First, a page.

Juie Sheyte (Warwick): Exploring the solar chromosphere with ground-based telescopes
Abstract: The Sun's atmosphere consists of the photosphere, chromosphere and corona. The solar chromosphere bridges the photosphere and the corona. This dynamic layer is filled with events that evolve in a fraction of time and are very small in spatial scales. We use the biggest solar telescopes to zoom into this layer in order to understand such dynamic events.
In the talk, we discuss detailed observations of two different events guided by high-resolution and high-cadence observations. The first topic covers a statistical study of long thin jets called "spicules." Spicules wiggle and sway around to give an impression of waves propagating along them. These waves can travel with speeds of hundreds of kilometres per second, energising the solar chromosphere. The second topic is about swirling-whirling events that look like tornadoes. These churn matter from the lower photosphere to the chromosphere. Studying the behaviour of these events is vital in understanding a decade-long question in solar physics, that addresses the heating of the Sun’s atmosphere.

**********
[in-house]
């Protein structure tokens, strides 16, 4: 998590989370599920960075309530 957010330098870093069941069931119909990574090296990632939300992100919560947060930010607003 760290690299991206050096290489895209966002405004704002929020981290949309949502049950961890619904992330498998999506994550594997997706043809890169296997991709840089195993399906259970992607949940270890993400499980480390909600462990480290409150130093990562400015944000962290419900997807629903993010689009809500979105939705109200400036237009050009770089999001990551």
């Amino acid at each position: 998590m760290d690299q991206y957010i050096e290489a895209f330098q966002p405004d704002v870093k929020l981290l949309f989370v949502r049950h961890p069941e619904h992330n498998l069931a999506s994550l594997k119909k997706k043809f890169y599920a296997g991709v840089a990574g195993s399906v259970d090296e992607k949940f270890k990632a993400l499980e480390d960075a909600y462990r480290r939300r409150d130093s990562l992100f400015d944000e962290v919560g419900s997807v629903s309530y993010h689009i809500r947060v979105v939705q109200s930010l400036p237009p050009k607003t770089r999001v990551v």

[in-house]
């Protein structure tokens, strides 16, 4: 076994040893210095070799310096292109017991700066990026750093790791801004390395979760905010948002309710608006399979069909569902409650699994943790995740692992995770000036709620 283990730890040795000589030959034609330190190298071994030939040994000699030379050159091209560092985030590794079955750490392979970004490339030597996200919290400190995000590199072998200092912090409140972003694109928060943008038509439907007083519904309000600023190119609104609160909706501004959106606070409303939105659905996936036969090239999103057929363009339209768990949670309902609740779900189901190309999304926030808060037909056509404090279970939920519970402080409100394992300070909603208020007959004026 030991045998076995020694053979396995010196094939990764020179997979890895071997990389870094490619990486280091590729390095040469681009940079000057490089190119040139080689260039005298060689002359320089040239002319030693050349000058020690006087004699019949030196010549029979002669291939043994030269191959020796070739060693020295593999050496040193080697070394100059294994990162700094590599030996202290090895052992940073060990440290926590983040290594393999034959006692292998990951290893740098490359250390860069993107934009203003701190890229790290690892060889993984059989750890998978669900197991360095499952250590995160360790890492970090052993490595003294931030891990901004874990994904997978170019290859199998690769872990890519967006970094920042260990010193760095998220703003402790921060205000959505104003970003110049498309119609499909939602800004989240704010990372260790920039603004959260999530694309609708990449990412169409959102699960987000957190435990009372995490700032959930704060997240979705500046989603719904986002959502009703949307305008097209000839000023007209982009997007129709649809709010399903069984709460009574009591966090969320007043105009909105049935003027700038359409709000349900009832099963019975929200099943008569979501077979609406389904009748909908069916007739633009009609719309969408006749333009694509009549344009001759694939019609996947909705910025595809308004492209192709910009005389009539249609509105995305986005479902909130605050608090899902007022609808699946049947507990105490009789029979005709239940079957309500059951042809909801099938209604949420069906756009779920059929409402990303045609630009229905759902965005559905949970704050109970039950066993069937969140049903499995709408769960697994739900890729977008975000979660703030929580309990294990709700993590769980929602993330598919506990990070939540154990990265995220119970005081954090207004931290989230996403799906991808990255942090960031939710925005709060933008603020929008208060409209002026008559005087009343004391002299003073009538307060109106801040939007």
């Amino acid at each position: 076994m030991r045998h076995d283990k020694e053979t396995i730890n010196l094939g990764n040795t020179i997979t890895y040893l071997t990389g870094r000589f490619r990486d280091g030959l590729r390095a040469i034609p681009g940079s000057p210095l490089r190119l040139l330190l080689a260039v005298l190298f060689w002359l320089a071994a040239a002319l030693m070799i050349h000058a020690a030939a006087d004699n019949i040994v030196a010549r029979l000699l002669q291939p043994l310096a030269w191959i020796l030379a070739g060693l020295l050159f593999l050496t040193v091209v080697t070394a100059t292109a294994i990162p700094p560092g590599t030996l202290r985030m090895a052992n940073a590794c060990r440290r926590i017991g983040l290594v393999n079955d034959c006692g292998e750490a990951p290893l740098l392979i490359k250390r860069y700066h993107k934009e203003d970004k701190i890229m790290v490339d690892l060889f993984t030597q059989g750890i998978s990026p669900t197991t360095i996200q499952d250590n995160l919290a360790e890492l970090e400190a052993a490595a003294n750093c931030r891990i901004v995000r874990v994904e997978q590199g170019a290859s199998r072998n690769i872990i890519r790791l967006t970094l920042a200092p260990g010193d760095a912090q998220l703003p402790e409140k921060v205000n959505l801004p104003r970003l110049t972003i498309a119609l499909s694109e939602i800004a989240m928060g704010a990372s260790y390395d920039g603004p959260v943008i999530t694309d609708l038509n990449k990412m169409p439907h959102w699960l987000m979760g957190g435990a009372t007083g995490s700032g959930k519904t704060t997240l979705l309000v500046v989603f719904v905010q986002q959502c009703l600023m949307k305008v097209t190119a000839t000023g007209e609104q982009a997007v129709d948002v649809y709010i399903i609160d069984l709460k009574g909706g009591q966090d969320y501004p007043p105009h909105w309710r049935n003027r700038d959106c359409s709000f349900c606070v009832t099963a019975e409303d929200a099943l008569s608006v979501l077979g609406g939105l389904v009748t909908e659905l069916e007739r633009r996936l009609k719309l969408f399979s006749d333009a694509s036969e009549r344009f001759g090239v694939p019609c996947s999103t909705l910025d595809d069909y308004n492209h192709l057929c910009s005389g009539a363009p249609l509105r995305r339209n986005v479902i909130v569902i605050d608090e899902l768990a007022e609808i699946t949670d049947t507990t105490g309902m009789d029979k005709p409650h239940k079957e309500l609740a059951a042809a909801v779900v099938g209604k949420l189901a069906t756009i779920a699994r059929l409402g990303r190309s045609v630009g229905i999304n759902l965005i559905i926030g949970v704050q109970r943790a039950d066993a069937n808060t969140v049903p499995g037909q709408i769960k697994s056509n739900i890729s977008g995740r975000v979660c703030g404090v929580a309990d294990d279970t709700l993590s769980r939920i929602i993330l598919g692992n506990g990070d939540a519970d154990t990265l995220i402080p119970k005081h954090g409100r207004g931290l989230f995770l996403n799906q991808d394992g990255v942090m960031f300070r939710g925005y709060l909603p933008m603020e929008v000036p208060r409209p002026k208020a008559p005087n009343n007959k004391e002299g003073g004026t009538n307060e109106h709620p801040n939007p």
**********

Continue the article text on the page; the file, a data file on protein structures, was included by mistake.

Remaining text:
A future goal is to support such observation by performing Magnetohydrodynamic (MHD) simulations using LareXd, developed here at Centre for Fusion Space and Astrophysics (CFSA), University of Warwick. In the end, we would have a glimpse of what the future of ground-based observations holds. We will see the latest progress on next-generation solar telescope Daniel K. Inouye Solar Telescope (DKIST) and what we at CFSA, Warwick are expecting from it.